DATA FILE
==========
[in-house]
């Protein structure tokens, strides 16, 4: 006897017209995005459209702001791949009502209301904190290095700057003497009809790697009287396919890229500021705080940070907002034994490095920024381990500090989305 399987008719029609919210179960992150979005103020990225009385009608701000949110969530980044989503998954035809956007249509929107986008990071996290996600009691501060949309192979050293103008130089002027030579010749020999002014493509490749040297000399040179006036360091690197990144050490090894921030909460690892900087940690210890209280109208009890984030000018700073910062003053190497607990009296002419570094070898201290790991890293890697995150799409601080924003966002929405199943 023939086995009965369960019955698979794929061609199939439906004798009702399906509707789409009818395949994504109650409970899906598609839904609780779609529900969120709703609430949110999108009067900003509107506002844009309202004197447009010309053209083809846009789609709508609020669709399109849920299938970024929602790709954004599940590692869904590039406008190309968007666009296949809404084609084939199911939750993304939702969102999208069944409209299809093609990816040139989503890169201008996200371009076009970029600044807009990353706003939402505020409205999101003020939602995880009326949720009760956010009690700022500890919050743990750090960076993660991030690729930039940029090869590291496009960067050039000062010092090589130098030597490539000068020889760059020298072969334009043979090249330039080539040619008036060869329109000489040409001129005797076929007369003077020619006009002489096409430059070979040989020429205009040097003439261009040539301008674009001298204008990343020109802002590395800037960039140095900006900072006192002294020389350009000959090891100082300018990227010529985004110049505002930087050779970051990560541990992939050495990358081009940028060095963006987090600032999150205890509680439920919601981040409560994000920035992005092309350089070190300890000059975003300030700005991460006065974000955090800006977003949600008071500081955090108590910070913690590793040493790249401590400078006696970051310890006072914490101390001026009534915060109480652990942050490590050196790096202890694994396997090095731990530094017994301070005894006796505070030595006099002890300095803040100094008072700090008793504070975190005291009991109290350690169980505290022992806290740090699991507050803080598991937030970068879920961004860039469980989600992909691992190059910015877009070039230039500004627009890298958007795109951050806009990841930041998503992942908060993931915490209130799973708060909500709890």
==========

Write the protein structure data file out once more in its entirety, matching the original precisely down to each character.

[in-house]
């Protein structure tokens, strides 16, 4: 006897017209995005459209702001791949009502209301904190290095700057003497009809790697009287396919890229500021705080940070907002034994490095920024381990500090989305 399987008719029609919210179960992150979005103020990225009385009608701000949110969530980044989503998954035809956007249509929107986008990071996290996600009691501060949309192979050293103008130089002027030579010749020999002014493509490749040297000399040179006036360091690197990144050490090894921030909460690892900087940690210890209280109208009890984030000018700073910062003053190497607990009296002419570094070898201290790991890293890697995150799409601080924003966002929405199943 023939086995009965369960019955698979794929061609199939439906004798009702399906509707789409009818395949994504109650409970899906598609839904609780779609529900969120709703609430949110999108009067900003509107506002844009309202004197447009010309053209083809846009789609709508609020669709399109849920299938970024929602790709954004599940590692869904590039406008190309968007666009296949809404084609084939199911939750993304939702969102999208069944409209299809093609990816040139989503890169201008996200371009076009970029600044807009990353706003939402505020409205999101003020939602995880009326949720009760956010009690700022500890919050743990750090960076993660991030690729930039940029090869590291496009960067050039000062010092090589130098030597490539000068020889760059020298072969334009043979090249330039080539040619008036060869329109000489040409001129005797076929007369003077020619006009002489096409430059070979040989020429205009040097003439261009040539301008674009001298204008990343020109802002590395800037960039140095900006900072006192002294020389350009000959090891100082300018990227010529985004110049505002930087050779970051990560541990992939050495990358081009940028060095963006987090600032999150205890509680439920919601981040409560994000920035992005092309350089070190300890000059975003300030700005991460006065974000955090800006977003949600008071500081955090108590910070913690590793040493790249401590400078006696970051310890006072914490101390001026009534915060109480652990942050490590050196790096202890694994396997090095731990530094017994301070005894006796505070030595006099002890300095803040100094008072700090008793504070975190005291009991109290350690169980505290022992806290740090699991507050803080598991937030970068879920961004860039469980989600992909691992190059910015877009070039230039500004627009890298958007795109951050806009990841930041998503992942908060993931915490209130799973708060909500709890």